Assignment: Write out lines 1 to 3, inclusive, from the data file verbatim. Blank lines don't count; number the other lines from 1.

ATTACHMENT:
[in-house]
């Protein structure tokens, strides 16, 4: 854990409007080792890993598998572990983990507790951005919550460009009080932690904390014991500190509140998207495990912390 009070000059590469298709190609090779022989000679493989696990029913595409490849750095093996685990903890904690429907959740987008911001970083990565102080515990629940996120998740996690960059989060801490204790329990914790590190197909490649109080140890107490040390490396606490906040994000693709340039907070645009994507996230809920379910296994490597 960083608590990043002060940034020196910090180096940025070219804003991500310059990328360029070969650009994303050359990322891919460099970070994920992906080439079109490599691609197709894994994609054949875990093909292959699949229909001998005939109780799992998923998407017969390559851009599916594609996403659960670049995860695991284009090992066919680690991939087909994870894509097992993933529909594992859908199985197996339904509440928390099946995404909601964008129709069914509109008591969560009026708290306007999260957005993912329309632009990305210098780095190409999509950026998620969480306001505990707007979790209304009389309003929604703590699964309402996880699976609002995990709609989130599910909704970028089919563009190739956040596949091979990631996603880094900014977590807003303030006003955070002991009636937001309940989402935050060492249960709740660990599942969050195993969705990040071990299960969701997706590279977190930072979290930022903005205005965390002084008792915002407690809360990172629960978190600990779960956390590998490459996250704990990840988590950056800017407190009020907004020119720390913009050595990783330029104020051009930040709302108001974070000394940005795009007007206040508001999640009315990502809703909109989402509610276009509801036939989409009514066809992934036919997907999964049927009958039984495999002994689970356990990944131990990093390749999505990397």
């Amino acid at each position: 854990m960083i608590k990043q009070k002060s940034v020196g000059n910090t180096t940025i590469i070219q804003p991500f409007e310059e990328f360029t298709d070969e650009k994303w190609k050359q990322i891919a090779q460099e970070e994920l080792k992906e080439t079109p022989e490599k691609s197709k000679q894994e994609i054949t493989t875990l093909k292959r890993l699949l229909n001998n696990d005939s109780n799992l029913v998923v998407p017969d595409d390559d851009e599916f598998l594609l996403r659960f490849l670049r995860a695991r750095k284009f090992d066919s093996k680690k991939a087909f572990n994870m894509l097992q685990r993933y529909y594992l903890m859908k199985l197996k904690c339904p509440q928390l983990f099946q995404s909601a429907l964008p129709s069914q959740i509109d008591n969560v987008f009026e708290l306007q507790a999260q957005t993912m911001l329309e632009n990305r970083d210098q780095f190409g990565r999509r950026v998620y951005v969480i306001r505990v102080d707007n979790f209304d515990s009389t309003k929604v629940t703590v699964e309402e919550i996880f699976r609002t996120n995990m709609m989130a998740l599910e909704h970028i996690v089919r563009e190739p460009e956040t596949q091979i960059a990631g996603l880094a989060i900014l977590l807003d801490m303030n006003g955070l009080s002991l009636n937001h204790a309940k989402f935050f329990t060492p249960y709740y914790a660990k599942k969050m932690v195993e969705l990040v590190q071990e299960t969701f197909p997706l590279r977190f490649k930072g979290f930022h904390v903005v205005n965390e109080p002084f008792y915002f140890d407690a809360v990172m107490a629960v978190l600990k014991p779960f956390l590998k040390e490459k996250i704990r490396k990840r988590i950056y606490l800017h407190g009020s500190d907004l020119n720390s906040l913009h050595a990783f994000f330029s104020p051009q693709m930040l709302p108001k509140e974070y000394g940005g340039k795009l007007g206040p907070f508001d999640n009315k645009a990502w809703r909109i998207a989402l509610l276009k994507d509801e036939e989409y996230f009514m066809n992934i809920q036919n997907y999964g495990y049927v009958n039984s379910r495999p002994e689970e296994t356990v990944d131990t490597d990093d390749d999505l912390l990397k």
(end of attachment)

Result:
[in-house]
């Protein structure tokens, strides 16, 4: 854990409007080792890993598998572990983990507790951005919550460009009080932690904390014991500190509140998207495990912390 009070000059590469298709190609090779022989000679493989696990029913595409490849750095093996685990903890904690429907959740987008911001970083990565102080515990629940996120998740996690960059989060801490204790329990914790590190197909490649109080140890107490040390490396606490906040994000693709340039907070645009994507996230809920379910296994490597 960083608590990043002060940034020196910090180096940025070219804003991500310059990328360029070969650009994303050359990322891919460099970070994920992906080439079109490599691609197709894994994609054949875990093909292959699949229909001998005939109780799992998923998407017969390559851009599916594609996403659960670049995860695991284009090992066919680690991939087909994870894509097992993933529909594992859908199985197996339904509440928390099946995404909601964008129709069914509109008591969560009026708290306007999260957005993912329309632009990305210098780095190409999509950026998620969480306001505990707007979790209304009389309003929604703590699964309402996880699976609002995990709609989130599910909704970028089919563009190739956040596949091979990631996603880094900014977590807003303030006003955070002991009636937001309940989402935050060492249960709740660990599942969050195993969705990040071990299960969701997706590279977190930072979290930022903005205005965390002084008792915002407690809360990172629960978190600990779960956390590998490459996250704990990840988590950056800017407190009020907004020119720390913009050595990783330029104020051009930040709302108001974070000394940005795009007007206040508001999640009315990502809703909109989402509610276009509801036939989409009514066809992934036919997907999964049927009958039984495999002994689970356990990944131990990093390749999505990397």
């Amino acid at each position: 854990m960083i608590k990043q009070k002060s940034v020196g000059n910090t180096t940025i590469i070219q804003p991500f409007e310059e990328f360029t298709d070969e650009k994303w190609k050359q990322i891919a090779q460099e970070e994920l080792k992906e080439t079109p022989e490599k691609s197709k000679q894994e994609i054949t493989t875990l093909k292959r890993l699949l229909n001998n696990d005939s109780n799992l029913v998923v998407p017969d595409d390559d851009e599916f598998l594609l996403r659960f490849l670049r995860a695991r750095k284009f090992d066919s093996k680690k991939a087909f572990n994870m894509l097992q685990r993933y529909y594992l903890m859908k199985l197996k904690c339904p509440q928390l983990f099946q995404s909601a429907l964008p129709s069914q959740i509109d008591n969560v987008f009026e708290l306007q507790a999260q957005t993912m911001l329309e632009n990305r970083d210098q780095f190409g990565r999509r950026v998620y951005v969480i306001r505990v102080d707007n979790f209304d515990s009389t309003k929604v629940t703590v699964e309402e919550i996880f699976r609002t996120n995990m709609m989130a998740l599910e909704h970028i996690v089919r563009e190739p460009e956040t596949q091979i960059a990631g996603l880094a989060i900014l977590l807003d801490m303030n006003g955070l009080s002991l009636n937001h204790a309940k989402f935050f329990t060492p249960y709740y914790a660990k599942k969050m932690v195993e969705l990040v590190q071990e299960t969701f197909p997706l590279r977190f490649k930072g979290f930022h904390v903005v205005n965390e109080p002084f008792y915002f140890d407690a809360v990172m107490a629960v978190l600990k014991p779960f956390l590998k040390e490459k996250i704990r490396k990840r988590i950056y606490l800017h407190g009020s500190d907004l020119n720390s906040l913009h050595a990783f994000f330029s104020p051009q693709m930040l709302p108001k509140e974070y000394g940005g340039k795009l007007g206040p907070f508001d999640n009315k645009a990502w809703r909109i998207a989402l509610l276009k994507d509801e036939e989409y996230f009514m066809n992934i809920q036919n997907y999964g495990y049927v009958n039984s379910r495999p002994e689970e296994t356990v990944d131990t490597d990093d390749d999505l912390l990397k």